Last night went down the drain in about the same manner as the previous – trying to figure out why my VPN was not doing its cloak and dagger thing. After lots of email and many edits, the gal in customer service finally asked the critical message – are you running it as an administrator? Which of course I wasn’t. But now I am and so here we are once again, publishing from behind the Bamboo Curtain.

I made another trip to pick up some groceries last night having forgotten fruit juice on my last trip. I decided instead of taking the clean, well lit, excellent product selection route, I would give another try to my old haunt – Trust Mart – or the Chinese subsidiary of that giant retail juggernaut we all secretly patronize back home. You know, the one that shares the second half of Trust Mart’s name.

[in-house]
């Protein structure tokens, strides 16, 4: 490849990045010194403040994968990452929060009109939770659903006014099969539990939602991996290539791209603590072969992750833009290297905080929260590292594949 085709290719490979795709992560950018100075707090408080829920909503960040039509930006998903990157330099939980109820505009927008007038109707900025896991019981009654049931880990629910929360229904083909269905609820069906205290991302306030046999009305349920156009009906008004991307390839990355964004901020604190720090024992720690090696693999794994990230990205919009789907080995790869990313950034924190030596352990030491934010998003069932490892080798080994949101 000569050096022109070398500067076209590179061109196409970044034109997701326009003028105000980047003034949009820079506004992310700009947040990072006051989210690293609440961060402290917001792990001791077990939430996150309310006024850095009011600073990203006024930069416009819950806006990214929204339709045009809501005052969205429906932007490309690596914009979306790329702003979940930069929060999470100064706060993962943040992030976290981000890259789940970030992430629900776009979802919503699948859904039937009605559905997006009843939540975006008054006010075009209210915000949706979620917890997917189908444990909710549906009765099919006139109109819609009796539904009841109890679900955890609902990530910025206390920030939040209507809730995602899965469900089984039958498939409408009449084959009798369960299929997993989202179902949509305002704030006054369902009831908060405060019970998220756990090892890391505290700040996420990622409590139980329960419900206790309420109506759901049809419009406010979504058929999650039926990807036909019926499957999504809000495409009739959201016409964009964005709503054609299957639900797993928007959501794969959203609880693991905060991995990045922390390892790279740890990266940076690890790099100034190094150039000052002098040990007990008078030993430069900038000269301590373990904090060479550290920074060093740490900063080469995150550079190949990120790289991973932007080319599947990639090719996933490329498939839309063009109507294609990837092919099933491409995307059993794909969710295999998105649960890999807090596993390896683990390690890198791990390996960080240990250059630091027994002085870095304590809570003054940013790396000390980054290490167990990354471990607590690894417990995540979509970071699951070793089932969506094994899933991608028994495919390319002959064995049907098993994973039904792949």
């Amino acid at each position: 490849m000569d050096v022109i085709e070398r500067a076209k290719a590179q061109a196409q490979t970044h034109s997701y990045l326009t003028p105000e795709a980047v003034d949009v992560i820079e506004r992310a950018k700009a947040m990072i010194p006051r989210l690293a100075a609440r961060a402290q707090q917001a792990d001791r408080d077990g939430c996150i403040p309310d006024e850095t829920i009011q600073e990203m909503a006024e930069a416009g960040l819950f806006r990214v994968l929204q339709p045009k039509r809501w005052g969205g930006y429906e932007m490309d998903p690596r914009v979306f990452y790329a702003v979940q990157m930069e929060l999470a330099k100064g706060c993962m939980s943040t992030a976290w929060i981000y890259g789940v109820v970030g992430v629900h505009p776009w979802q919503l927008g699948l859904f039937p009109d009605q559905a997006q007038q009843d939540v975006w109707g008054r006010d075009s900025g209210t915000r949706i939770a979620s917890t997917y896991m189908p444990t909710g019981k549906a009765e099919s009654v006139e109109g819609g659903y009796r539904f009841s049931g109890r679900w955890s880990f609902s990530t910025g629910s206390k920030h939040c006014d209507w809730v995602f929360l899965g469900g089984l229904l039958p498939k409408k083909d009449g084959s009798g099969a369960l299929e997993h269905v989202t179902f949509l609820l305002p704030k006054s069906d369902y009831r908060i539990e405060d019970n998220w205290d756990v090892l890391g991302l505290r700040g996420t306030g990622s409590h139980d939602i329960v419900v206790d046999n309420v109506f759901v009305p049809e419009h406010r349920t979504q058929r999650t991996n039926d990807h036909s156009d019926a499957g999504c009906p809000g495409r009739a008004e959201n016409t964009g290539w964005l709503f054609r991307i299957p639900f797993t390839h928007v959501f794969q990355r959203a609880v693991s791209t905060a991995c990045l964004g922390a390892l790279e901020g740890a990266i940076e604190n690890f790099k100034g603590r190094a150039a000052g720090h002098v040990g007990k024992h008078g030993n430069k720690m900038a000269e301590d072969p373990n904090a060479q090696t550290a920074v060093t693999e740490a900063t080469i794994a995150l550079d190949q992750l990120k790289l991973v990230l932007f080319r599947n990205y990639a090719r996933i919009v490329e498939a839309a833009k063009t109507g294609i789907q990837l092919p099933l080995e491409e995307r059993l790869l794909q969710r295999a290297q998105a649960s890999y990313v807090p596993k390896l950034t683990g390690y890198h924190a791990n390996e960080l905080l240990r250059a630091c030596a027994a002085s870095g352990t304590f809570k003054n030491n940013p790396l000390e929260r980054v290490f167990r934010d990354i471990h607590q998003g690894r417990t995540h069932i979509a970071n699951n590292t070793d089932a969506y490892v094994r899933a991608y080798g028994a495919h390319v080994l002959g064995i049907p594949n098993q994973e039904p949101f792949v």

I’ve been a fickle consumer during my stint here, going back and forth between Trust Mart and the other brand across the street, Haorizi Huazhuangpin Supermarket with neither having the goods to triumph over the other nor failing so miserably as to be unworthy of another visit. In fact many times they complemented each other in ways that made a visit to both advantageous. But once Tesco took the third corner of the four that form the heart of Kai Fa Qu there was no going back – it beat the others into submission almost instantly. Now I’ve heard a couple of rumors to the effect that the Trust Mart manager was asking the guys that run out cultural immersion program, what it would take to get the Euros and Sawbucks back in his joint. The answer of course is we don’t like shopping in fire traps, we don’t like getting the bottoms of our shoes contaminated with seafood leakage and we want paper towels. Simple stuff, right?